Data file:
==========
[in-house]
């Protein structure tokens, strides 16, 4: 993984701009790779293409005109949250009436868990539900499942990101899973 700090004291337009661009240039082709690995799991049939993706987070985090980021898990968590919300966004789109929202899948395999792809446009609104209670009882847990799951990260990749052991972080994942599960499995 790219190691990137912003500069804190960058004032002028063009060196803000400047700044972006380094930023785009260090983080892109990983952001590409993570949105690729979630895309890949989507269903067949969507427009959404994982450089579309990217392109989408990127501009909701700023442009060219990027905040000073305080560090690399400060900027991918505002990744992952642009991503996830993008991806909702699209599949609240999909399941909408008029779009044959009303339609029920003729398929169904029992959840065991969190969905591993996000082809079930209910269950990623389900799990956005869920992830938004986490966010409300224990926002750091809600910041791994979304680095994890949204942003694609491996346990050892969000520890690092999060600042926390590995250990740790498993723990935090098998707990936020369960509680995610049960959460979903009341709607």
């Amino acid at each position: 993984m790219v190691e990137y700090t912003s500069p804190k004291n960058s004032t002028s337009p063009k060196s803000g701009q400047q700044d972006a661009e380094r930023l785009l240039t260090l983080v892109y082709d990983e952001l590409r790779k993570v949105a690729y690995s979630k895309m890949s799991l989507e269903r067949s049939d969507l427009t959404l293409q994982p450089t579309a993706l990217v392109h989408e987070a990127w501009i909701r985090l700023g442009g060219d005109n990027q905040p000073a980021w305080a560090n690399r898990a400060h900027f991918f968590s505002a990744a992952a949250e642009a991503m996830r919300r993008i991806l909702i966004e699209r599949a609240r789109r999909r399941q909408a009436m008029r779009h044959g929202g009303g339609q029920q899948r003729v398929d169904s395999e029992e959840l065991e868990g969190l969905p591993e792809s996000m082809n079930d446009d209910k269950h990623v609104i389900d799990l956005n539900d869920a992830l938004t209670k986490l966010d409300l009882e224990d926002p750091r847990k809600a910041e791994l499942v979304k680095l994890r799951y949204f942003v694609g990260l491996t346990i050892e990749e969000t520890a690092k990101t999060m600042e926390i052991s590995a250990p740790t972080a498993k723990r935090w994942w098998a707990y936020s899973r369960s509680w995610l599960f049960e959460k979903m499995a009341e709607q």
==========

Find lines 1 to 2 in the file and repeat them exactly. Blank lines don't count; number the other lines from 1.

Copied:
[in-house]
């Protein structure tokens, strides 16, 4: 993984701009790779293409005109949250009436868990539900499942990101899973 700090004291337009661009240039082709690995799991049939993706987070985090980021898990968590919300966004789109929202899948395999792809446009609104209670009882847990799951990260990749052991972080994942599960499995 790219190691990137912003500069804190960058004032002028063009060196803000400047700044972006380094930023785009260090983080892109990983952001590409993570949105690729979630895309890949989507269903067949969507427009959404994982450089579309990217392109989408990127501009909701700023442009060219990027905040000073305080560090690399400060900027991918505002990744992952642009991503996830993008991806909702699209599949609240999909399941909408008029779009044959009303339609029920003729398929169904029992959840065991969190969905591993996000082809079930209910269950990623389900799990956005869920992830938004986490966010409300224990926002750091809600910041791994979304680095994890949204942003694609491996346990050892969000520890690092999060600042926390590995250990740790498993723990935090098998707990936020369960509680995610049960959460979903009341709607």